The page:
Topped off and ready for more than a million LED panels to be attached to its exterior, the MSG Sphere at the Venetian just east of the Las Vegas Strip has rounded into its landmark form.
What Madison Square Garden Entertainment is calling the world's largest spherical structure is 516 feet wide and 366 feet tall and is scheduled to open in the second half of 2023.
The imposing theater, reportedly costing almost $1.9 billion, will host a variety of custom-made live and/or pretaped attractions, musical residencies, corporate events and e-sports. While it could conceivably host boxing, wrestling and mixed martial arts events, its stage cannot accommodate such sports as basketball or hockey.
• Related: MSG Sphere is rising near the Vegas Strip
Connected via an indoor pedestrian bridge to the Venetian Expo, the MSG Sphere has 23 VIP suites and will seat 18,500 (20,000 with standing room) on seven levels. Its curved interior display plane will be 160,000 square feet, larger than three football fields, and boast a resolution 82 times better than today's best HD TVs.
"The display wraps from behind the stage over the top of the seating sections and goes all the way back behind the audience," said Nick Tomasino, senior vice president of construction, on a recent hard-hat media tour of the site.
It will also have beam-forming audio by German electronics firm Holoplot that comprises 164,000 speakers delivering consistent audio to every guest -- something never before attempted at this scale, Tomasino said. Other advanced 4-D technologies (such as scents and wind) will create a fully immersive experience.
The exosphere, its 580,000-square-foot, fully programmable outer shell, will be formed in part by 70-foot-by-60-foot, parallelogram-shaped LED panels. The addition of the LED will start in mid-July and take 10 to 12 months to complete.
The MSG Sphere has 23 VIP suites and will seat 18,500 on seven levels. Its curved interior display plane will be 160,000 square feet and boast a resolution 82 times better than today's best HDTVs. Photo Credit: MSG Entertainment
About 1.4 million screens will create a digital canvas, on which creators can display elaborate visuals for artists, brands and special events. MSG is one of the partners for next year's Formula 1 auto race in Las Vegas, whose course will actually take drivers around the Sphere's exterior before hitting the Strip's straightway.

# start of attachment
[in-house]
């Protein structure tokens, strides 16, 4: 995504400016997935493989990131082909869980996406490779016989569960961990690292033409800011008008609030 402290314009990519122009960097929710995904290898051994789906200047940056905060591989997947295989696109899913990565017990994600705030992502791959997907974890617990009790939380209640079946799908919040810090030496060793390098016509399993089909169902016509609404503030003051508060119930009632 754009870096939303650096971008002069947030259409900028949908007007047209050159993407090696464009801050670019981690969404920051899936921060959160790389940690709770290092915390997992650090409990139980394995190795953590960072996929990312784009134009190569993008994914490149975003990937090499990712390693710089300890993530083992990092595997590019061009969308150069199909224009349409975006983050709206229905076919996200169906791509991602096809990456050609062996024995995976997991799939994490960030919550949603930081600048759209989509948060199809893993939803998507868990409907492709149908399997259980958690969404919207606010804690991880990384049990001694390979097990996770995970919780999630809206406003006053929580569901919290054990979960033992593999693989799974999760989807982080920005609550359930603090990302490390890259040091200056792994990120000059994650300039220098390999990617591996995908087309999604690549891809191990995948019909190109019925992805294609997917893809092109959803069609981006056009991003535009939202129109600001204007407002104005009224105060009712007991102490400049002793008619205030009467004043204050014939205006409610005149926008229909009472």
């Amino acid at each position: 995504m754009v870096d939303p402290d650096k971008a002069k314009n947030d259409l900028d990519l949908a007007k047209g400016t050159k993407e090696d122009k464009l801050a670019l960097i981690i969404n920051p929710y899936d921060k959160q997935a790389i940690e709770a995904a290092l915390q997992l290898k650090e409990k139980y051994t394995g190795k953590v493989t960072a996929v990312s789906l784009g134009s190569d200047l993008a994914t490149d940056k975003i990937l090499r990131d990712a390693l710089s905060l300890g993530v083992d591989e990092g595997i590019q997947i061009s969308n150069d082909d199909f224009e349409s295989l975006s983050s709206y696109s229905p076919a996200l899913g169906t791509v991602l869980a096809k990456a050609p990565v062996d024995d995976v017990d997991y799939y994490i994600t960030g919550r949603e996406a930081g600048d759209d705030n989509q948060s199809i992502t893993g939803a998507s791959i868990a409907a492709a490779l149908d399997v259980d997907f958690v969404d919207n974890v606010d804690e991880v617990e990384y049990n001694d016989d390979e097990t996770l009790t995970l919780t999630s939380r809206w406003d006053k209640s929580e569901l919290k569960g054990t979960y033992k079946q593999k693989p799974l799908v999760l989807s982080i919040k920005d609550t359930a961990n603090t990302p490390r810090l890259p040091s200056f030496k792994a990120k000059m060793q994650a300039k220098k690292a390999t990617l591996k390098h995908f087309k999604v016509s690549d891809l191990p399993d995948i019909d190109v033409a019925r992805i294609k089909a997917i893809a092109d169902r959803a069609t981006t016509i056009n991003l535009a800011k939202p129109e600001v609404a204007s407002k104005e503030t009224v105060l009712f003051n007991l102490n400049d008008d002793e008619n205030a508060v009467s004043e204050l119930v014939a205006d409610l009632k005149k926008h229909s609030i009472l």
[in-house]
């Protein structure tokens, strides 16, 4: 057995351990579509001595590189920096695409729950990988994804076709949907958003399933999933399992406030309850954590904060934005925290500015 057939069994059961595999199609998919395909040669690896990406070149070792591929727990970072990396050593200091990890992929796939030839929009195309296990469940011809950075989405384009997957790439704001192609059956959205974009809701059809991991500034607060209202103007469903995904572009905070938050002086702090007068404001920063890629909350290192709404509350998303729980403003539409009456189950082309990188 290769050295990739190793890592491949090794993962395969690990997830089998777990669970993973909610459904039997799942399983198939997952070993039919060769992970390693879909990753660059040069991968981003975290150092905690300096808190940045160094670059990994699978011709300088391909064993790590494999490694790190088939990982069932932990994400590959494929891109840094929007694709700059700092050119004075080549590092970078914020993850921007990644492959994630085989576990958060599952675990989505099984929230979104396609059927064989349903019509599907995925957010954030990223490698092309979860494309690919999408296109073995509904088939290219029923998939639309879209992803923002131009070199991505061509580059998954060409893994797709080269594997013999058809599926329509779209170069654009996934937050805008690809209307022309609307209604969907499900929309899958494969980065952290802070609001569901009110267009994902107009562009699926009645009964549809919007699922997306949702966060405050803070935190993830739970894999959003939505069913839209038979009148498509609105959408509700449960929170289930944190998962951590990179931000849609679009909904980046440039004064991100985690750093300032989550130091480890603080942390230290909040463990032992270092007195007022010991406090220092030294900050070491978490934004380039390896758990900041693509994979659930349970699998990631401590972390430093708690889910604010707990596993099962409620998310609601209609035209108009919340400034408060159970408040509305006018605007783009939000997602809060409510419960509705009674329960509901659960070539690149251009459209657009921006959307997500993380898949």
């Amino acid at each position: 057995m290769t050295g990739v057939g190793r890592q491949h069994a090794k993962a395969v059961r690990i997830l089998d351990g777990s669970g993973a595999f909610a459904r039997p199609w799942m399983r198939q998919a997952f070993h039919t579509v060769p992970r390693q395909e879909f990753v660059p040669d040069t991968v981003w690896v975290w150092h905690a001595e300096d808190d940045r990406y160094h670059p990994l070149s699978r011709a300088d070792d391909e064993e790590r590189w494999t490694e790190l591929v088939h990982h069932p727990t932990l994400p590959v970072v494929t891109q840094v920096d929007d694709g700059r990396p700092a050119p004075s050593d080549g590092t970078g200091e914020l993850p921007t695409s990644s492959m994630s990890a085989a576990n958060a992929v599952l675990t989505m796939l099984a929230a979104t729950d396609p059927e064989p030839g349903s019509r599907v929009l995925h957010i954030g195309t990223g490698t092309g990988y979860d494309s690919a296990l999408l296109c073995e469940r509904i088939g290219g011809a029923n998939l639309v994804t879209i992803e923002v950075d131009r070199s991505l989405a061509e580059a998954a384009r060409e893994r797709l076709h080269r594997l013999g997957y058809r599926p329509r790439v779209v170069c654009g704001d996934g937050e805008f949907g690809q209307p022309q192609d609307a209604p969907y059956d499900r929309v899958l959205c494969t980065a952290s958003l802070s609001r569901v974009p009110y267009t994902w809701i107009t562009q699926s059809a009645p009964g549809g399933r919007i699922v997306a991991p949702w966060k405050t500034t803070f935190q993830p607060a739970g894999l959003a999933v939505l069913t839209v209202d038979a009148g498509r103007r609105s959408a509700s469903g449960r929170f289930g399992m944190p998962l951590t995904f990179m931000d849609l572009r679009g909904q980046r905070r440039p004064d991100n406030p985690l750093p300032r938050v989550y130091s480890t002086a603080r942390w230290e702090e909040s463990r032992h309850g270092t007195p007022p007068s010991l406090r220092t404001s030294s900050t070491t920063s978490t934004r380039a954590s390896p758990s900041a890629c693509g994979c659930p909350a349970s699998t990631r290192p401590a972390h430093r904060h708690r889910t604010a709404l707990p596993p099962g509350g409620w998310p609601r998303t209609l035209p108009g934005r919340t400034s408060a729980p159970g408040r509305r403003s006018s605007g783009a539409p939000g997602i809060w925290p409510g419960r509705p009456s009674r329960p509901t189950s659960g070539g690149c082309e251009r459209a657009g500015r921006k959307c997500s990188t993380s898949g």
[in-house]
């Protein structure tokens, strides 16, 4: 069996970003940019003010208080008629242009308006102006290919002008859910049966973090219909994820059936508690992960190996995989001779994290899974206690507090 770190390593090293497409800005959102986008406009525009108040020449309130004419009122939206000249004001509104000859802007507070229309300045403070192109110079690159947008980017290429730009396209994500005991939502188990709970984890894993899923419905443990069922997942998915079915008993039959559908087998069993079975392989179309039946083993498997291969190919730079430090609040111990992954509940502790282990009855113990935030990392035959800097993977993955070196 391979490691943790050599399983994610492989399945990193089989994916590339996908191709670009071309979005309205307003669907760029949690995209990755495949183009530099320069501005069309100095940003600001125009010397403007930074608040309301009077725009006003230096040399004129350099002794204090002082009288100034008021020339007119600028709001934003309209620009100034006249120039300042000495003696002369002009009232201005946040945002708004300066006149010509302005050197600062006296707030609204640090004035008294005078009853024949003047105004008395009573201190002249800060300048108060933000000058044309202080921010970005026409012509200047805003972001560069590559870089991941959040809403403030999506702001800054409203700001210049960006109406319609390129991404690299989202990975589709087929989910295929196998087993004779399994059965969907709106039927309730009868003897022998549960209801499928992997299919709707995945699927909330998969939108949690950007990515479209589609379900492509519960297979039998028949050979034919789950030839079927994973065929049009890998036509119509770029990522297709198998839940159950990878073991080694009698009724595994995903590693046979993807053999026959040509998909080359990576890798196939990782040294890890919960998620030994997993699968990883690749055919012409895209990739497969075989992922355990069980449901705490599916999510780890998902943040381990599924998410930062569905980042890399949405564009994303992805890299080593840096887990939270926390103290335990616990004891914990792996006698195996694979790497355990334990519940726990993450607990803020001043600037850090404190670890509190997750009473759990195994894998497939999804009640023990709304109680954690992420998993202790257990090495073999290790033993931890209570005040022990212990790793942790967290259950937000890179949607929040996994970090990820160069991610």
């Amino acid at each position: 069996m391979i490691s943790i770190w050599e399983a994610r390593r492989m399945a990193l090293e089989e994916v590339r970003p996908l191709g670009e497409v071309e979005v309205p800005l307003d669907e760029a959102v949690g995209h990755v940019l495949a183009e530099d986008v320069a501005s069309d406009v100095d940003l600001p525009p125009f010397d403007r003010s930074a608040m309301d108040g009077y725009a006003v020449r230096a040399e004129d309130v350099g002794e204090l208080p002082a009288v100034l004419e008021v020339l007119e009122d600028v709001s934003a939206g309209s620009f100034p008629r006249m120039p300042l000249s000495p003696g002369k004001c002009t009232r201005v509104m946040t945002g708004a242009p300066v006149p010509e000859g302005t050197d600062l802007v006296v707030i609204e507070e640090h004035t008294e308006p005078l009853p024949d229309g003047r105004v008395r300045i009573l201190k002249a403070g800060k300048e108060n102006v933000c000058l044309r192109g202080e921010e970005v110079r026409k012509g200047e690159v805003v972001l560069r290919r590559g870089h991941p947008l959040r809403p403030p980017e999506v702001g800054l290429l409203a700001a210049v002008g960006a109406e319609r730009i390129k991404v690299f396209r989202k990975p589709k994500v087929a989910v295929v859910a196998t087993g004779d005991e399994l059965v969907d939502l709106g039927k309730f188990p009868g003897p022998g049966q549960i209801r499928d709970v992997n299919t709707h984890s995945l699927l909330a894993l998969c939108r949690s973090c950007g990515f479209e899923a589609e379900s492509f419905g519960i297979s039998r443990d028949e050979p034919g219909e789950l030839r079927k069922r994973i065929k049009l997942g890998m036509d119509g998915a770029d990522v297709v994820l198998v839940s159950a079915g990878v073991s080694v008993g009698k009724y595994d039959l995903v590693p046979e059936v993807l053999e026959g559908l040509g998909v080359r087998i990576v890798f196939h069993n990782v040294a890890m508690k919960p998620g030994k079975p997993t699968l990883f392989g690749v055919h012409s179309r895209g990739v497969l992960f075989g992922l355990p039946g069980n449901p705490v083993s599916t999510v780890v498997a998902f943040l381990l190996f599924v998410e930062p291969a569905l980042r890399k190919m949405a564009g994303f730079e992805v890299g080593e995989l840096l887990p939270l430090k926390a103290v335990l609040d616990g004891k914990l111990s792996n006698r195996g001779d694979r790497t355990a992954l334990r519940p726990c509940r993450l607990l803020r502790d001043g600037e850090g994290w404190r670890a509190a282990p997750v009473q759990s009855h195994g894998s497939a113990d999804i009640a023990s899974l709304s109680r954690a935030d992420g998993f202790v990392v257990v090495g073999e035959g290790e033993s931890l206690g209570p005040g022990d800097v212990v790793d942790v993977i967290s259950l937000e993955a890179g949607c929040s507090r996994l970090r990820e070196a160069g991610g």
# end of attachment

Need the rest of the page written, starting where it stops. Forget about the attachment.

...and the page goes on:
MSG Entertainment, led by executive chairman and CEO Jim Dolan, opened a replica of the Sphere in May in Burbank, Calif., that is about a quarter of the size of the one that is rising in Vegas. The Burbank structure will be used to develop programming.
Following the media tour in Las Vegas, I had a chance to interview MSG Sphere president Lucas Watson, who joined the project in March.
Q: Can you explain where this fits into the Las Vegas tourism landscape?
A: Las Vegas still is not all the way back to pre-Covid levels. I certainly hope that the opening of this will be an anchor or an attraction worth traveling to Las Vegas for. So I hope the storyline will be that people are flocking to Vegas in greater numbers because the Sphere is attracting new audiences.
Q: What's the ideal programming mix?
A: We're going to have a mixture of what we call immersive experiences or attractions, and that will be the core of our business model. Those will be creators that have custom-made experiences for the Sphere that take advantage of the technology. And then we'll supplement that with what we call musical residencies and marquee attractions and corporate events.
Q: What about noncustomized content, like a national headlining act used to a traditional stadium or arena?
A: We think of them as musical residencies. If you're going to take the time to develop for the Sphere, you'll come to stay awhile. You're going to make an experience that takes advantage of the technology, and then you might hang out for a little while and play that for a lot of people so they can experience it. So we might have fewer total artists, but we'll have a more unique experience that will be "Oh, wow! Did you see XYZ artists at the Sphere?" We won't need a ton of them to fill the programming. What we want are those who are truly inspired to do their best work, and there are certainly plenty of those.
Q: Why did you sign on to this project earlier this year?
A: I was inspired by Jim's [Dolan] vision. I was inspired by the audacity of this project. I've made a good career of disrupting existing categories with new technology, new brands, and I was just blown away by the potential of the Sphere.
Q: How will the exterior look for holidays?
A: We have some fun ones in the studio in Burbank. We have the entire exosphere done as a snow globe, which can be done for Christmas, [and] a pumpkin for Halloween. Those are obvious applications. But we are experimenting with all forms of how to maximize the space and take advantage of its uniqueness -- the ability to unveil or reveal what's going on inside the building. The potential to make it translucent. The potential to make it interactive with the folks outside. We can literally tell which plane is flying over, and we can say, "Welcome, all of you coming from New York." ... So there's all sorts of potential applications, and we've just barely scratched the surface.